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The Daily Wildcat

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The Daily Wildcat

The Daily Wildcat


    Get in the green

    Are you a little tight on cash?

    There are always jobs on or near campus for you to pick up some extra spending money and maybe even help build your rǸsumǸ. From collecting ticket stubs to working at the bookstore, on- and off-campus jobs are right around the corner for work-hungry students.

    “”I enjoy the interaction that I have with my co-workers, other students, and, obviously, it is nice to be able to make money,”” Alicia Sorenson, a pre-education sophomore who has worked at 3 Cheeses and a Noodle, Bakerzin and with the UA as an orientation leader, wrote in an e-mail.

    For students who have already decided on a major, now is a great time to begin on your career path by getting some on-the-job training through a mentor or internship program, Stacy Canfield, a business administration senior, wrote in an e-mail.

    “”Professional Intern Program is beneficial and pays well,””she wrote. “”PIP is a credited training program for student leads and managers.””

    The UA’s two student unions employ more than 500 students, offering only part-time positions. Hourly wages range from $6.75-$12.

    “”I enjoy responsibility, and earning my own steady paycheck,”” John Sears, civil engineering sophomore and Highland Market employee, wrote in an e-mail. “”I find it even more rewarding when the job provides a valuable service for the commonwealth.””

    If you’re really itching to get working, the Student Union Memorial Center offers several possibilities and provides guides to even more outside options.

    The student unions have four primary departments: Dining Services, which includes all on-campus food-service locations and convenience stores; CSIL/involvement; Retail, including Fast Copy, Fast Design and the post office; and Operations, which includes Event Services and the Information Desk.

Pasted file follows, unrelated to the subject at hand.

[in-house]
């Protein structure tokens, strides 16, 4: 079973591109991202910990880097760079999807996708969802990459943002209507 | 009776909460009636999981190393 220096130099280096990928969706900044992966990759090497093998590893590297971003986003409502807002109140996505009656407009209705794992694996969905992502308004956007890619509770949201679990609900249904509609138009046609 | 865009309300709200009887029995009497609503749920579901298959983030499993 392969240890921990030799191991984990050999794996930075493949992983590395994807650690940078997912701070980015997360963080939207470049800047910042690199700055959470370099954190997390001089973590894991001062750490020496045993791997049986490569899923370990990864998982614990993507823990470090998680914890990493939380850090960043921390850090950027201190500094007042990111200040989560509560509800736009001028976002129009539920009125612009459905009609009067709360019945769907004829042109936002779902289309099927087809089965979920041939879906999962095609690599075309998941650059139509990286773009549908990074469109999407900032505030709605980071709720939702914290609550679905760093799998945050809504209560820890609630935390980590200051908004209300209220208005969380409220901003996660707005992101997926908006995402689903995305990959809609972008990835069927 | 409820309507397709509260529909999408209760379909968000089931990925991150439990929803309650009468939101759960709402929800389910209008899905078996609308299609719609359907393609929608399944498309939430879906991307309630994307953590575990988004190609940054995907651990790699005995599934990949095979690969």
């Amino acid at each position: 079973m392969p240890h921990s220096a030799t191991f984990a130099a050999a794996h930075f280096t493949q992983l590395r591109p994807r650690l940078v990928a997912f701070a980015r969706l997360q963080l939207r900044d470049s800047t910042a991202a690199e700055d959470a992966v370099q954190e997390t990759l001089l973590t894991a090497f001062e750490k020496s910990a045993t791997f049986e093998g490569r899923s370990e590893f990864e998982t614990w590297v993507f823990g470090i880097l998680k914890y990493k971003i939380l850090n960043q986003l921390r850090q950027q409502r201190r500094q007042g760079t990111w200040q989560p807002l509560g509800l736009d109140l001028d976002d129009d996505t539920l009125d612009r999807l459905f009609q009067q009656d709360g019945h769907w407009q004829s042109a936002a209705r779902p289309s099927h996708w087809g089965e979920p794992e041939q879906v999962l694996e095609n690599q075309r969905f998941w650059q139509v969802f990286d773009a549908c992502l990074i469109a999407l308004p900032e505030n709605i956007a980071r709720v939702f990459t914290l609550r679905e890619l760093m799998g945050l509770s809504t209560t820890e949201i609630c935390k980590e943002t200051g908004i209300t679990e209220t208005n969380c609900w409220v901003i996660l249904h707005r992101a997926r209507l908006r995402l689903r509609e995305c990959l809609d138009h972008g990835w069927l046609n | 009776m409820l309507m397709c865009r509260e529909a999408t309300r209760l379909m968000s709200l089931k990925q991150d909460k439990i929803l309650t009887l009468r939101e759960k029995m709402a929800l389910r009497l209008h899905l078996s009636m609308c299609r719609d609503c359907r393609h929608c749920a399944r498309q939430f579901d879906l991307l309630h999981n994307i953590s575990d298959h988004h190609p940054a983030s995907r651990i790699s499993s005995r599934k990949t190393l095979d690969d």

One of the appeals of working on campus is that managers are generally rather flexible with scheduling students, Steve Schreiber, a pre-physiology sophomore who worked 8-10 hours weekly at CafǸ Sonora, wrote in an e-mail.

    “”It allows me to keep my focus on school work,”” Schreiber added.

    The university offers a Federal Work-Study Program, a federal financial aid program that gives undergraduate and graduate students a part-time job. Students qualify only if they demonstrate a financial need, and the jobs are both on and off campus.

    There is also a program called COOP, short for “”Cooperative

    Education,”” that is similar to an internship. Most COOPs are limited to federal agencies and their contractors but also include a few private companies in the high-tech or financial-service sectors.

    Employment through a COOP may require a student to alternate working for the company and attending school, but some companies allow students to concurrently pursue academics while working for them.

    A limited number of COOPs actively recruit through the UA Career Services, so typically a student must go through the organization they are interested in working for.

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